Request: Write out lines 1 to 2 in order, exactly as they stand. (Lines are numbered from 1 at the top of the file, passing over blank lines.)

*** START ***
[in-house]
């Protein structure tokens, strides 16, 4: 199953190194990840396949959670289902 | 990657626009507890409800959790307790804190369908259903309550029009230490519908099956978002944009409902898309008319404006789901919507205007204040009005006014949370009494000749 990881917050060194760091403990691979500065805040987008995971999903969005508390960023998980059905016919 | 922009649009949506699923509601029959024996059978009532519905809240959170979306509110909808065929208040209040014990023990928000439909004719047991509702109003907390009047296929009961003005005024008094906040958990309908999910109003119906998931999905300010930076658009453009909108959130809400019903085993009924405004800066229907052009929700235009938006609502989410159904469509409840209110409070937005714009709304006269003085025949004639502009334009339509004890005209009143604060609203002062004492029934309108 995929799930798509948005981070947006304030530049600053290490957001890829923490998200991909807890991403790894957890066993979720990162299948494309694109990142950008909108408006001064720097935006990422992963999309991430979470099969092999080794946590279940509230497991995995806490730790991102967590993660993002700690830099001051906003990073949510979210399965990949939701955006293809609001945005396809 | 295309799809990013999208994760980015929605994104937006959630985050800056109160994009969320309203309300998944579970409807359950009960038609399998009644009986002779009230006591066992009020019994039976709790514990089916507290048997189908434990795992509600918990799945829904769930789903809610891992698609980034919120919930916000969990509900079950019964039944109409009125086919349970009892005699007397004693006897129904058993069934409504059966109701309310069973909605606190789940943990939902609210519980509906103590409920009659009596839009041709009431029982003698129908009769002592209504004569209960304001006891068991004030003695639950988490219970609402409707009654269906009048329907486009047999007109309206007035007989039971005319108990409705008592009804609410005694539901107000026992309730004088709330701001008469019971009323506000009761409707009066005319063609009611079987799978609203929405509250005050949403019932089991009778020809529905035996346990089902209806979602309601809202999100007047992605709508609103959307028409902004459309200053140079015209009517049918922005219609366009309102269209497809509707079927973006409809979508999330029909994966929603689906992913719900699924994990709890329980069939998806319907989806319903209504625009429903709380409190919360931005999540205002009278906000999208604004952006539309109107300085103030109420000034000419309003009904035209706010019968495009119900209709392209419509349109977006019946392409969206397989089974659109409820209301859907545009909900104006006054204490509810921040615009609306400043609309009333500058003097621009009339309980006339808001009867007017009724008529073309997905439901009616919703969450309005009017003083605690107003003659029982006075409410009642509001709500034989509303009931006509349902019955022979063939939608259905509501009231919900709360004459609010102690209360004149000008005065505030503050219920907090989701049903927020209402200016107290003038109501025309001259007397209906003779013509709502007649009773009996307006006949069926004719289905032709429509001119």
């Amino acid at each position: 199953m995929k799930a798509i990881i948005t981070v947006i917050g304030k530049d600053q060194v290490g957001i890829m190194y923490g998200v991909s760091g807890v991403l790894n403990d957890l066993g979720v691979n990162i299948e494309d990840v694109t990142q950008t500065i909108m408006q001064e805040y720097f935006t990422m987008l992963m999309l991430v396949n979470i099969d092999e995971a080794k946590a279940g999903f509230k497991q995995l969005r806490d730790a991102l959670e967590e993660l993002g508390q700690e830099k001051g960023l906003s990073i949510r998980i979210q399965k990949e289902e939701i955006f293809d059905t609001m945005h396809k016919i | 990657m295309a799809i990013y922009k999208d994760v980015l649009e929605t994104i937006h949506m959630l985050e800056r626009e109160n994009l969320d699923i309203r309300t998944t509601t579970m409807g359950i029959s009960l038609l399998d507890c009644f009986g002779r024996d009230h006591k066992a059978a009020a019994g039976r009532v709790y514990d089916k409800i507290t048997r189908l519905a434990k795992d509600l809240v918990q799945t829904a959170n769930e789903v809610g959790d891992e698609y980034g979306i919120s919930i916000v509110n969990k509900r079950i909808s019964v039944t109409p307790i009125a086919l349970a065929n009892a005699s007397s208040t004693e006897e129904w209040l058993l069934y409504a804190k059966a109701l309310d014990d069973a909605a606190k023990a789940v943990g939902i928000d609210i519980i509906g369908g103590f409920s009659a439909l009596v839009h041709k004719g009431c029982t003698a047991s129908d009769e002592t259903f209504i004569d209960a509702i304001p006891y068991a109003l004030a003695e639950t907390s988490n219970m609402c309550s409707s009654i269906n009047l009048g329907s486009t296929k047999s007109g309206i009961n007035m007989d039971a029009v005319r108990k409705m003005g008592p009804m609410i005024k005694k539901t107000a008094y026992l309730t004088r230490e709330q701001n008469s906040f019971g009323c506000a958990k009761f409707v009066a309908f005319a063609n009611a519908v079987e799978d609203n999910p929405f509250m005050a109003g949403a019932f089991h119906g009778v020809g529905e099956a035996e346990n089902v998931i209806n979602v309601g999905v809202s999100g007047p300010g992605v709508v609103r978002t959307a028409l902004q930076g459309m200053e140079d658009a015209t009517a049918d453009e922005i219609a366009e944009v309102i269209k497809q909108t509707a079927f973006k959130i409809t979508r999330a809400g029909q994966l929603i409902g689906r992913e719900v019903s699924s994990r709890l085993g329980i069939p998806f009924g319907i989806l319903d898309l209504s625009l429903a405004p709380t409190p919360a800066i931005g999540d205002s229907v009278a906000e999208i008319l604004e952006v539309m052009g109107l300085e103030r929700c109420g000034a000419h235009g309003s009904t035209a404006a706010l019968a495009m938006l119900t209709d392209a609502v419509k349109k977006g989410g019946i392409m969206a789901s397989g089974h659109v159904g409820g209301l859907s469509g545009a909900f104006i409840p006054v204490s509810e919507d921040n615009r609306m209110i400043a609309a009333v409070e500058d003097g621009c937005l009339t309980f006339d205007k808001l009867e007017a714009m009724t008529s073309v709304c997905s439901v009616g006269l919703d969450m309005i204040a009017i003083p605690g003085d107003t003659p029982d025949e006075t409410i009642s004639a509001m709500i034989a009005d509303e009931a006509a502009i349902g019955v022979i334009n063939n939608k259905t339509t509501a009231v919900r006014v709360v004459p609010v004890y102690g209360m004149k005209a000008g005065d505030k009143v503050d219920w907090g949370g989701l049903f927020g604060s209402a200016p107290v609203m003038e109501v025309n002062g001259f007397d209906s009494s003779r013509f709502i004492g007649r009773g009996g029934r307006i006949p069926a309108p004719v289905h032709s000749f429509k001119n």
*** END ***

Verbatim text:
[in-house]
């Protein structure tokens, strides 16, 4: 199953190194990840396949959670289902 | 990657626009507890409800959790307790804190369908259903309550029009230490519908099956978002944009409902898309008319404006789901919507205007204040009005006014949370009494000749 990881917050060194760091403990691979500065805040987008995971999903969005508390960023998980059905016919 | 922009649009949506699923509601029959024996059978009532519905809240959170979306509110909808065929208040209040014990023990928000439909004719047991509702109003907390009047296929009961003005005024008094906040958990309908999910109003119906998931999905300010930076658009453009909108959130809400019903085993009924405004800066229907052009929700235009938006609502989410159904469509409840209110409070937005714009709304006269003085025949004639502009334009339509004890005209009143604060609203002062004492029934309108 995929799930798509948005981070947006304030530049600053290490957001890829923490998200991909807890991403790894957890066993979720990162299948494309694109990142950008909108408006001064720097935006990422992963999309991430979470099969092999080794946590279940509230497991995995806490730790991102967590993660993002700690830099001051906003990073949510979210399965990949939701955006293809609001945005396809 | 295309799809990013999208994760980015929605994104937006959630985050800056109160994009969320309203309300998944579970409807359950009960038609399998009644009986002779009230006591066992009020019994039976709790514990089916507290048997189908434990795992509600918990799945829904769930789903809610891992698609980034919120919930916000969990509900079950019964039944109409009125086919349970009892005699007397004693006897129904058993069934409504059966109701309310069973909605606190789940943990939902609210519980509906103590409920009659009596839009041709009431029982003698129908009769002592209504004569209960304001006891068991004030003695639950988490219970609402409707009654269906009048329907486009047999007109309206007035007989039971005319108990409705008592009804609410005694539901107000026992309730004088709330701001008469019971009323506000009761409707009066005319063609009611079987799978609203929405509250005050949403019932089991009778020809529905035996346990089902209806979602309601809202999100007047992605709508609103959307028409902004459309200053140079015209009517049918922005219609366009309102269209497809509707079927973006409809979508999330029909994966929603689906992913719900699924994990709890329980069939998806319907989806319903209504625009429903709380409190919360931005999540205002009278906000999208604004952006539309109107300085103030109420000034000419309003009904035209706010019968495009119900209709392209419509349109977006019946392409969206397989089974659109409820209301859907545009909900104006006054204490509810921040615009609306400043609309009333500058003097621009009339309980006339808001009867007017009724008529073309997905439901009616919703969450309005009017003083605690107003003659029982006075409410009642509001709500034989509303009931006509349902019955022979063939939608259905509501009231919900709360004459609010102690209360004149000008005065505030503050219920907090989701049903927020209402200016107290003038109501025309001259007397209906003779013509709502007649009773009996307006006949069926004719289905032709429509001119």